5 Food Books Everyone Should Read

In the bookstore you will find a summary of diet and nutrition books. I understand why – they are all health and food focused – but there is one important difference between them.

There are so many dimensions to consider when thinking about how food affects our health. Food nourishes our bodies, but it also plays a role in our social life, emotional health, and overall happiness. Nutrition books examine these things and help us better understand how food affects us without giving consistent advice.

Diet books, on the other hand, tend to ignore the complexities of food. They usually follow the goal of identifying a problem and providing the reader with a clearly defined solution. There is no shortage of these books out there, and more are coming. Ironically, most of them claim to be the last one you will ever need. (The last diet book you read is probably the last one you need, but not for the reasons the author might think.)

Nutrition books seem less attractive than face value diet books – they don’t promise to solve all of your problems – but they are far more rewarding. Read a few and you’ll never want to read a diet book again, you’ll be able to poke so many holes in their empty promises. Nutrition books give you a better understanding of how food affects your physical, mental, and emotional health. From this understanding, you can then determine which type of food is best for you.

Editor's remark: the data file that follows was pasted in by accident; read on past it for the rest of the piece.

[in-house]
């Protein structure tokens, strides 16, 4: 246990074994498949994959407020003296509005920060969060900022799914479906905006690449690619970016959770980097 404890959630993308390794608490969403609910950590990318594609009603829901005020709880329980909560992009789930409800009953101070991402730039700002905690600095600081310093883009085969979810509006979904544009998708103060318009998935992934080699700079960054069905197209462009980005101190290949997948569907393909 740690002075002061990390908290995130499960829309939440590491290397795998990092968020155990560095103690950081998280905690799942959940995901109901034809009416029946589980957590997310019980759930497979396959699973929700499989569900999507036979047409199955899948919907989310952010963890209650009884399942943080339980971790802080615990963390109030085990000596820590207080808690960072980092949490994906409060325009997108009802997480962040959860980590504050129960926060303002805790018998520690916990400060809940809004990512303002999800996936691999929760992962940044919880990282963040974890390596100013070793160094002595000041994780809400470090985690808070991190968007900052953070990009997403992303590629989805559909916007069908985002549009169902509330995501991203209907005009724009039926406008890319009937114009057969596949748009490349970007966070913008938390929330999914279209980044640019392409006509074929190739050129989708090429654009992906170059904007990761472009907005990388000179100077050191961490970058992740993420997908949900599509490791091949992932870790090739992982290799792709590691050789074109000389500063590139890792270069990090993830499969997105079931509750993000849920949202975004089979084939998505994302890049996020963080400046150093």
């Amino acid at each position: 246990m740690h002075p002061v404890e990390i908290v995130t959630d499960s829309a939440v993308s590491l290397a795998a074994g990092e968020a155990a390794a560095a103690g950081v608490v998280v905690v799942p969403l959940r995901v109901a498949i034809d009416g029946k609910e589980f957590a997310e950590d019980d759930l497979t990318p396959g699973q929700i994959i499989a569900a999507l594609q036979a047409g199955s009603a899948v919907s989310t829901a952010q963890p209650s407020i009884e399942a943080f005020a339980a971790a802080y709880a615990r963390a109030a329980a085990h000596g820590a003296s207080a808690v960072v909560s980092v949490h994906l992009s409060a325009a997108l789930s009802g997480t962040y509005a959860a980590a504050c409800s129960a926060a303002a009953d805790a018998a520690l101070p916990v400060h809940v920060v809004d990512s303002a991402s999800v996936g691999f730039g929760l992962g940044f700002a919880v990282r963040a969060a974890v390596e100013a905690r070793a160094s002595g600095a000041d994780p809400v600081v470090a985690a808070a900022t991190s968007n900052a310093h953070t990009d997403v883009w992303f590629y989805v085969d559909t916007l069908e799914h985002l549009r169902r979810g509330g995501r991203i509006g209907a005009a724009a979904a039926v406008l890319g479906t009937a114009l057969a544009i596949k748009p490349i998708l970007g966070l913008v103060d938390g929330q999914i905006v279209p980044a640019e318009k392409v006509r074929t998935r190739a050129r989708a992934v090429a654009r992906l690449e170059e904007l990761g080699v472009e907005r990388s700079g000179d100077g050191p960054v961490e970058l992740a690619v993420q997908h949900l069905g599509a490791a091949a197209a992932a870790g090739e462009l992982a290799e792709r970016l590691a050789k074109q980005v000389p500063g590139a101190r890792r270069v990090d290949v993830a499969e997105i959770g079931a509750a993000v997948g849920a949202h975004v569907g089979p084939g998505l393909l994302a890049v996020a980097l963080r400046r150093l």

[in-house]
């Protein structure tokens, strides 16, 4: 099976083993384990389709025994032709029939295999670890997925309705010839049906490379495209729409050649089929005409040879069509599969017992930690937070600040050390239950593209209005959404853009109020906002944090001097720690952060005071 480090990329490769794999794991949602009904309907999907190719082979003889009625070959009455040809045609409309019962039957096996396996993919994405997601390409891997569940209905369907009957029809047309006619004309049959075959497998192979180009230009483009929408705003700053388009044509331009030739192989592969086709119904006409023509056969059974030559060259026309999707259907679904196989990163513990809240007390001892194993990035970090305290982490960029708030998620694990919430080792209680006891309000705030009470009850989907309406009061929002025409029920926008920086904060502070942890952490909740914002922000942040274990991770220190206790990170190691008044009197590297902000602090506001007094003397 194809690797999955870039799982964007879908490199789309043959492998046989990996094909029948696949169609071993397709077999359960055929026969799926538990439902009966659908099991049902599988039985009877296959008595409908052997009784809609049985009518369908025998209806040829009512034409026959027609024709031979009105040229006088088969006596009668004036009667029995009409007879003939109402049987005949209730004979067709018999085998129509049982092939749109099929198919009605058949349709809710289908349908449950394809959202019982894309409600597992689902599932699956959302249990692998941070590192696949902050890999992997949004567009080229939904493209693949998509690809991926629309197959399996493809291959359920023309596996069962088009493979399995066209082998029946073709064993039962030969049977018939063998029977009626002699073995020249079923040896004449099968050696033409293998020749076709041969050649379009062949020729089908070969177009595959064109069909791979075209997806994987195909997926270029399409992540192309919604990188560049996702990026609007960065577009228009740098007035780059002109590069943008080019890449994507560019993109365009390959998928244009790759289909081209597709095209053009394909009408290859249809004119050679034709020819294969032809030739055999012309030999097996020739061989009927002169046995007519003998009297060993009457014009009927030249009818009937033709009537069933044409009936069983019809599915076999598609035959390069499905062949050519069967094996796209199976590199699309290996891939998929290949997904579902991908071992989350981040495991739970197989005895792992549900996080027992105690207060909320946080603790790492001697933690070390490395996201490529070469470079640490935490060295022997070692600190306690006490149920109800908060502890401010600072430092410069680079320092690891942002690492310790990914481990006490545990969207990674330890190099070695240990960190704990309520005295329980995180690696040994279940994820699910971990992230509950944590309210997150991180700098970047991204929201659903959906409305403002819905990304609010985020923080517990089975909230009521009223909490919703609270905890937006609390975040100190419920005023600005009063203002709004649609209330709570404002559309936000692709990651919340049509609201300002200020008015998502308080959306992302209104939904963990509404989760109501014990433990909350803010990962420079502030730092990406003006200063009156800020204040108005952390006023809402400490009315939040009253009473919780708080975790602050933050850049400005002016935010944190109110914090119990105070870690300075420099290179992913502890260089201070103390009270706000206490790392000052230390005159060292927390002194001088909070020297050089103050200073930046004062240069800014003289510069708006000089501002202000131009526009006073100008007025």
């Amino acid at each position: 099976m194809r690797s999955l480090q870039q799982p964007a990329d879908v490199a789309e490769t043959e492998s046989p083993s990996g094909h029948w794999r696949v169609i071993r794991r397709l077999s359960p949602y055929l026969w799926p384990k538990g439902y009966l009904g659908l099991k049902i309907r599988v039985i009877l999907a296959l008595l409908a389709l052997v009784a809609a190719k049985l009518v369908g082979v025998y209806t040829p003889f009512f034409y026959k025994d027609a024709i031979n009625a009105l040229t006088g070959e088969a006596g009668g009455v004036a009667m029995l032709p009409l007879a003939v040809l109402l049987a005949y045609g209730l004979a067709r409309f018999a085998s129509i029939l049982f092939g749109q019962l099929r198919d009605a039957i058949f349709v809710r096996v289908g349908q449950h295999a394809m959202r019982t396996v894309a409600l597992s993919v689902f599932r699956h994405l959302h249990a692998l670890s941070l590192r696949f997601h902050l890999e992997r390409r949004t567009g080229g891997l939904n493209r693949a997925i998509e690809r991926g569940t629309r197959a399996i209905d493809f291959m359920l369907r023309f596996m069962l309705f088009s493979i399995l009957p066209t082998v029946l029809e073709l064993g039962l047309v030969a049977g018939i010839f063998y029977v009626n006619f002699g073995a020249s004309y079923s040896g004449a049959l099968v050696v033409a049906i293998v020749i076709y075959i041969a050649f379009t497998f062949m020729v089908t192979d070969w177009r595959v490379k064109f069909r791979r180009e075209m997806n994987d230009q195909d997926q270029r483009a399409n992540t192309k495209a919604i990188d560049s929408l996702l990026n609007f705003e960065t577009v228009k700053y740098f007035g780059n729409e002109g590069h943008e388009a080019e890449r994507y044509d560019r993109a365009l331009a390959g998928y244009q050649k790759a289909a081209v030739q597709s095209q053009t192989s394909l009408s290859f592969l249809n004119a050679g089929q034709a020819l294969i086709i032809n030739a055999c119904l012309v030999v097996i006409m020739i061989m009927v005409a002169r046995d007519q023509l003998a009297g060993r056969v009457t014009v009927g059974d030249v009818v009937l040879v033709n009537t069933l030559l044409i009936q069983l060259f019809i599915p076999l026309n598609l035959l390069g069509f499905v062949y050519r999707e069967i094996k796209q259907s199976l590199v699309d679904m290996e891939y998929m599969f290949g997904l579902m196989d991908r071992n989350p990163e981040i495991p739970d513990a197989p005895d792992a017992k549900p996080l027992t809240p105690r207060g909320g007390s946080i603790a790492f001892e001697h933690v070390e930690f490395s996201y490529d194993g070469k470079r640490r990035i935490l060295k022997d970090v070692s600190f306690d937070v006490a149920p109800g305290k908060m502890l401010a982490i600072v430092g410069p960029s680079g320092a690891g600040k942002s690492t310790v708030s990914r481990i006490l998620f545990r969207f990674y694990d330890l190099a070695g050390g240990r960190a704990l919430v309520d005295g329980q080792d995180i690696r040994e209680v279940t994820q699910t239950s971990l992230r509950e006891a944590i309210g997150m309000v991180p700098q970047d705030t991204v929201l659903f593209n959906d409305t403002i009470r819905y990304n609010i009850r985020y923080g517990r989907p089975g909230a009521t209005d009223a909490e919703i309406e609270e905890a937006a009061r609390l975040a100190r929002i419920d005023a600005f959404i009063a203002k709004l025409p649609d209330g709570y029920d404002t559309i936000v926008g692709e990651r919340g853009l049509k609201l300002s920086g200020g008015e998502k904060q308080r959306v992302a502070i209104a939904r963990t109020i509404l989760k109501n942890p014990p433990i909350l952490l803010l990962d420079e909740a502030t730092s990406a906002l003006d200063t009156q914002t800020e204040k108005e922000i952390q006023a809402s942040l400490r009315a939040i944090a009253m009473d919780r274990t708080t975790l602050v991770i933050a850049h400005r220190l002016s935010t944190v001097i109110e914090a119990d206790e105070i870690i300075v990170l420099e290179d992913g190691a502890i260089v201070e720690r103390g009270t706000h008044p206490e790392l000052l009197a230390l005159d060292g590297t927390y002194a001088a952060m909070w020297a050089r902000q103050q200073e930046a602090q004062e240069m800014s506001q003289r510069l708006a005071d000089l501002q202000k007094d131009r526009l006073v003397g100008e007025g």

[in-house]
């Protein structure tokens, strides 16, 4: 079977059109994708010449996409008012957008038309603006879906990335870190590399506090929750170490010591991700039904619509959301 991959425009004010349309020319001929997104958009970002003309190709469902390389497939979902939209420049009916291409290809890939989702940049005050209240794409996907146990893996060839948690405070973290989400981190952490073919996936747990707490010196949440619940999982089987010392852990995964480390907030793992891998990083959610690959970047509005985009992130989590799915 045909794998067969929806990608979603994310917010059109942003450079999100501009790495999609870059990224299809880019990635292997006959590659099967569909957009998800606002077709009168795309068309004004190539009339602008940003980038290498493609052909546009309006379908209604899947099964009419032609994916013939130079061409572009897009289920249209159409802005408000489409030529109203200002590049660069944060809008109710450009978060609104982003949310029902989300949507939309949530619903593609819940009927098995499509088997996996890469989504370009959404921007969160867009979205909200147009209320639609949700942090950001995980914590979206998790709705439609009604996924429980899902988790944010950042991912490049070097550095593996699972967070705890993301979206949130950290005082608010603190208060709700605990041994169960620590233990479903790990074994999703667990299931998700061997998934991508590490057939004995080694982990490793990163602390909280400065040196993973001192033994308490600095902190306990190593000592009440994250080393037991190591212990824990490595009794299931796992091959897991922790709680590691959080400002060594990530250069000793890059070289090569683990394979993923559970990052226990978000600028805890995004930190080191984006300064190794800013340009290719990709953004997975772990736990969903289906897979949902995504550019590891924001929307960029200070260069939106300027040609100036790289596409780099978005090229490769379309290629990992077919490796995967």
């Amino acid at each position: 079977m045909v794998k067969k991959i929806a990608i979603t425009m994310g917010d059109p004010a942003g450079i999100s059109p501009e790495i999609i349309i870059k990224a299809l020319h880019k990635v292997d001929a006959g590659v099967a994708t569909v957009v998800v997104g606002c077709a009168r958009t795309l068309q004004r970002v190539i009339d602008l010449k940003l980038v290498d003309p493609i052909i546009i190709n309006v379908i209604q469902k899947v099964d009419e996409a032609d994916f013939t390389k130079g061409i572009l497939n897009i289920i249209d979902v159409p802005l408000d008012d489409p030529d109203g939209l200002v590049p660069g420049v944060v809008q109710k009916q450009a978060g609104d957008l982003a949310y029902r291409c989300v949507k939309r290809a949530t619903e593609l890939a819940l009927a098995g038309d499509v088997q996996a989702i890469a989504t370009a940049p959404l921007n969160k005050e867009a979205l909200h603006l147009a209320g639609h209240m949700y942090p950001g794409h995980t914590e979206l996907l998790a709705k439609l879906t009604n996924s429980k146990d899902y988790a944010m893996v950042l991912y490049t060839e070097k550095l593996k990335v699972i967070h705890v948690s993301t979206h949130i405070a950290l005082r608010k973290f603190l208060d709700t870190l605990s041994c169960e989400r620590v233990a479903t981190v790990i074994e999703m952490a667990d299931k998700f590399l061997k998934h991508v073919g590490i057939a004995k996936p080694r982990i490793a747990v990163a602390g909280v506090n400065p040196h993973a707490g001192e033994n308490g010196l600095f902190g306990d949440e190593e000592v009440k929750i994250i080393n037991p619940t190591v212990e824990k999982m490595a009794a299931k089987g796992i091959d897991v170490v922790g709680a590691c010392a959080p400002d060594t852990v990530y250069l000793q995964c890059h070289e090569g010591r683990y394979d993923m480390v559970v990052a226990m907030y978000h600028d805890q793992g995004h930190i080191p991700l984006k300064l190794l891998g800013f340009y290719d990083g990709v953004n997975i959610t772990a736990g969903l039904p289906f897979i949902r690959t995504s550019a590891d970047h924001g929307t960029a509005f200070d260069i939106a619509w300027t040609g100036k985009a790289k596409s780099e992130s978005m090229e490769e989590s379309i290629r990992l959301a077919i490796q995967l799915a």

The following five books are a good place to start. They are not trying to sell you the supposed virtues or evils of certain foods or nutrients, nor are they suggesting that you revise your own lifestyle to mimic one of a different culture, time, or circumstance. (They also don’t distill complex and systemic nutritional problems down to simplistic advice like “don’t eat too much, mostly plants.”) Instead, they show you why we eat the way we do and how foods affect our bodies. Many of them give advice on how to eat, but they also talk about the politics, history, and culture of the diet.

1. “The Complete Guide to Sports Nutrition” by Anita Bean

(Photo: Courtesy Bloomsbury Sport)

There are tons of sports nutrition books out there, but none are as comprehensive and in-depth as the Complete Guide to Sports Nutrition. This isn’t a flashy post that records a top athlete’s very particular diet (ahem, TB12) or a manifest about how (insert a fashionable diet here) actually is the best way to get fueled. Instead, the evidence-based concepts of sports nutrition are presented in a way that is easy to understand but not overly simplified. You will have a good idea of ​​how to eat for performance and why different foods affect you the way they do, but you won’t feel compelled to redesign your diet or live by a set of rules and regulations to die. Author Anita Bean is a renowned sports nutritionist and former bodybuilder who has worked with the British Olympic Association and many professional teams in a variety of sports. Your book is relevant to athletes of all skill levels.

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2. “The Great Starvation Experiment” by Todd Tucker

book(Photo: Courtesy University of Minnesota Press)

If you’ve heard that “diets don’t work,” but aren’t sure why, learn about the Minnesota Starvation Experiment first. The 13-month clinical study, conducted in the 1940s, followed 36 healthy, young white men through a period of “half starvation” and subsequent rehabilitation, documenting not only how their bodies changed, but how theirs changed mental health deteriorated. The experiment is rightly considered inhuman by today’s standards, even though the men’s diets were higher in calories than that recommended by many trending diets. (They ate about 1,570 calories a day over two meals.) In the Great Starvation Experiment, historian Todd Tucker delves into the study and the effects it had on participants during and after the meal.